- Maternal fluoride exposure enhanced the expressions of miR-124 and miR-132 in hippocampus of mouse offspring.
- Fluoride-induced decrease in CREB in mouse hippocampus could result from up-regulation of miR-124.
- In the feedback loop, fluoride decreased MeCP2 and increased miR-132 in the hippocampus of offspring.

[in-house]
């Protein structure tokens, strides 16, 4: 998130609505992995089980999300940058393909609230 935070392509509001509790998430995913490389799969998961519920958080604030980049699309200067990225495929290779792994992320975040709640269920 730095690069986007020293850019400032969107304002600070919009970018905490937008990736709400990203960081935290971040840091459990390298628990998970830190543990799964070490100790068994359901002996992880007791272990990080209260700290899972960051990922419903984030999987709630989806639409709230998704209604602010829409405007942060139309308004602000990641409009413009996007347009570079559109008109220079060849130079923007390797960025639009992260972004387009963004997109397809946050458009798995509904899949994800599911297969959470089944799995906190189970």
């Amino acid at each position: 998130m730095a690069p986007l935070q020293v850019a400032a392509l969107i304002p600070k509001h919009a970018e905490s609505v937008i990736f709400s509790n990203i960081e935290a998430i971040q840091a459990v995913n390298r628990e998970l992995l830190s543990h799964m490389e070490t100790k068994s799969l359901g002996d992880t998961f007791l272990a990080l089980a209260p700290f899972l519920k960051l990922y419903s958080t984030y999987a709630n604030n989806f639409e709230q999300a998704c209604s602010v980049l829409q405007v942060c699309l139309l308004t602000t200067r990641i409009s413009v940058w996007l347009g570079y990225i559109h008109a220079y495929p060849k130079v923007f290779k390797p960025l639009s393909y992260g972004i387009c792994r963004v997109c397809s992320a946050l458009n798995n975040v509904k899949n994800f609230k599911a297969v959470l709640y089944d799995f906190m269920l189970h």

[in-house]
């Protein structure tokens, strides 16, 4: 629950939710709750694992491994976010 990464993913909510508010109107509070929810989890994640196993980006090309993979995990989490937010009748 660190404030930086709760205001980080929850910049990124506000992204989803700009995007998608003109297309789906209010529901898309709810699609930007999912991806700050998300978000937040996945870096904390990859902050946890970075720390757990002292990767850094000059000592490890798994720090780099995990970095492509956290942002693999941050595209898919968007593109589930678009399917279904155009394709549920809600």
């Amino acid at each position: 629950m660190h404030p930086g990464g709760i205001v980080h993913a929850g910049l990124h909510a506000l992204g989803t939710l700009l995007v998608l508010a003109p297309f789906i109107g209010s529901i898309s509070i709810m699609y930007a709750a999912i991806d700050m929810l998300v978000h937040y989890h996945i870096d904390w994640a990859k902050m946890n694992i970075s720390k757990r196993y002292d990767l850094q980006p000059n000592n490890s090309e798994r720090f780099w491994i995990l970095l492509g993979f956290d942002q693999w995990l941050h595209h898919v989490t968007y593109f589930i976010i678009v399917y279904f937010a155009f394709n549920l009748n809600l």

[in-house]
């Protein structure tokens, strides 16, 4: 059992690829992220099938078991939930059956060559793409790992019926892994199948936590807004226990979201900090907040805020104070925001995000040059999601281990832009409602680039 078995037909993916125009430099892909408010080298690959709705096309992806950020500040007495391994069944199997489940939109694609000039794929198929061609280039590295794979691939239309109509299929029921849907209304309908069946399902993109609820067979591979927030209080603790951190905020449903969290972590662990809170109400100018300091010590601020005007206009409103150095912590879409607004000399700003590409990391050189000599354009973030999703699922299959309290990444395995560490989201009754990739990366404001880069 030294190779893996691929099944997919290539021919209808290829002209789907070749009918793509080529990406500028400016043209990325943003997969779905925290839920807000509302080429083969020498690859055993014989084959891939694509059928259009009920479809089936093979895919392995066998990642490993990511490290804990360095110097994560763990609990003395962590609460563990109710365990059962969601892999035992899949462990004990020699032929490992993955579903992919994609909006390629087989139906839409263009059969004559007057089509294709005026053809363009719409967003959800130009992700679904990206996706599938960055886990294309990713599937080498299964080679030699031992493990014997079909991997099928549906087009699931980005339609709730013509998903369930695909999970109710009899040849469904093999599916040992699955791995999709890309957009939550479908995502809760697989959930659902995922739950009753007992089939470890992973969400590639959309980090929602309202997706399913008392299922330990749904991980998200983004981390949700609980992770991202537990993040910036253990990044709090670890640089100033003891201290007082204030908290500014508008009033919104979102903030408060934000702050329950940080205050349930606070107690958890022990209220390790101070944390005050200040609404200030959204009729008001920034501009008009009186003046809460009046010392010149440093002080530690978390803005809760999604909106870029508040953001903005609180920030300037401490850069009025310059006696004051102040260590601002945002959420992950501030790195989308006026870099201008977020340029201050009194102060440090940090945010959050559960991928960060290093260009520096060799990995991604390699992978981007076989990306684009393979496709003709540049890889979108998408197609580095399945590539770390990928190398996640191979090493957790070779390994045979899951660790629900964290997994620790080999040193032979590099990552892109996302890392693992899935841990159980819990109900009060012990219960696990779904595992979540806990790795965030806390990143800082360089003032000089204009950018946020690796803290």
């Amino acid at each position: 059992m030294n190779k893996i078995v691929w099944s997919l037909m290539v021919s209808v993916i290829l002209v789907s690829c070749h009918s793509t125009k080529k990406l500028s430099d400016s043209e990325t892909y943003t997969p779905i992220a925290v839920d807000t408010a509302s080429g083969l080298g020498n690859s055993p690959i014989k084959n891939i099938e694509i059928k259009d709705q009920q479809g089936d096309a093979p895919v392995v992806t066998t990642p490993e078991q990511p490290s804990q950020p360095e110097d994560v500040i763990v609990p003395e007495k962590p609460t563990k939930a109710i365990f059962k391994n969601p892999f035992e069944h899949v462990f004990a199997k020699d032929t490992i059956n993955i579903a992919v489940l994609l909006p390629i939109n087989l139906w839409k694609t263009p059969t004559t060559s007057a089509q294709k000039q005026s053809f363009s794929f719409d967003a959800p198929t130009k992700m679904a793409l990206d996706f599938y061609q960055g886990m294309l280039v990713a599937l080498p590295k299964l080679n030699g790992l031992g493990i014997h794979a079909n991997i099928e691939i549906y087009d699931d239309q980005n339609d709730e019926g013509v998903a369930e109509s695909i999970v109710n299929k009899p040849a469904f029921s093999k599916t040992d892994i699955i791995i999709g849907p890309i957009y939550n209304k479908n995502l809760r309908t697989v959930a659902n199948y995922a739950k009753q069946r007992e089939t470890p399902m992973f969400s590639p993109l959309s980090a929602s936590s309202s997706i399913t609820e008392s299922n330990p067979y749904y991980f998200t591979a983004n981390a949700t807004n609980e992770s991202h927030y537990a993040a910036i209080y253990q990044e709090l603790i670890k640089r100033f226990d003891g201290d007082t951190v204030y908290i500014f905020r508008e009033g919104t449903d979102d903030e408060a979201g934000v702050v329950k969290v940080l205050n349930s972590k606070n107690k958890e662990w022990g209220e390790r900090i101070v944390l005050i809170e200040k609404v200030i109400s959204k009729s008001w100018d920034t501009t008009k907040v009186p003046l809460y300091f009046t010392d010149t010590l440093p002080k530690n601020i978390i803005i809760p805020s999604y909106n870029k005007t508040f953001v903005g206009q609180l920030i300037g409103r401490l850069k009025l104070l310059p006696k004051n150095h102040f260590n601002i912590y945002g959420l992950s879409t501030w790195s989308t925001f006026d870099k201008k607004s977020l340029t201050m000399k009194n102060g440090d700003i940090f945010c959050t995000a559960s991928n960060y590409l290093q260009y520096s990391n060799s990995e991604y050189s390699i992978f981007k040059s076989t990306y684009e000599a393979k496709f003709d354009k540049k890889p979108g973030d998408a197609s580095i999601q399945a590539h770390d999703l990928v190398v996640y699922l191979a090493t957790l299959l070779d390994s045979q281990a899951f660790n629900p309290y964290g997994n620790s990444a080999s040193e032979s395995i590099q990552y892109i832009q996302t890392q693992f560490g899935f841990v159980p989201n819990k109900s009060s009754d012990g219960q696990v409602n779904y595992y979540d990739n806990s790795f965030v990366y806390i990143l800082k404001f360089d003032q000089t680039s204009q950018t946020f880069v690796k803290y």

To investigate the effects of perinatal fluoride exposure on learning and memory ability of mouse offspring, ICR female mice were received different doses of sodium fluoride (0, 25, 50, 100 mg/L NaF) from pregnant day 7 to lactational day 21. Pups were exposed to fluoride through the cord blood and breast milk. Open field test showed that compared to the control group, perinatal fluoride exposure significantly decreased the number of entries into the center zone in 100 mg/L NaF group. In the eight-arm maze test, the number of working memory errors, reference memory errors, and the total arm entries were significantly increased in fluoride treatment groups, compared to the control group. Additionally, 100 mg/L NaF significantly elevated the expression levels of miR-124, miR-132, and DiGeorge syndrome chromosomal region 8 (DGCR8) in hippocampus of mouse pups at postnatal day (PND) 21. Contrarily, methyl CpG binding protein 2 (MeCP2) were dramatically reduced in 50 and 100 mg/L NaF groups, while cAMP-response element binding protein (CREB) mRNA level was significantly decreased in all fluoride groups. These findings suggested that the impairment of learning and memory in mouse offspring induced by perinatal fluoride exposure may partly result from the enhanced miR-124 and miR-132 and the alterations of their target genes.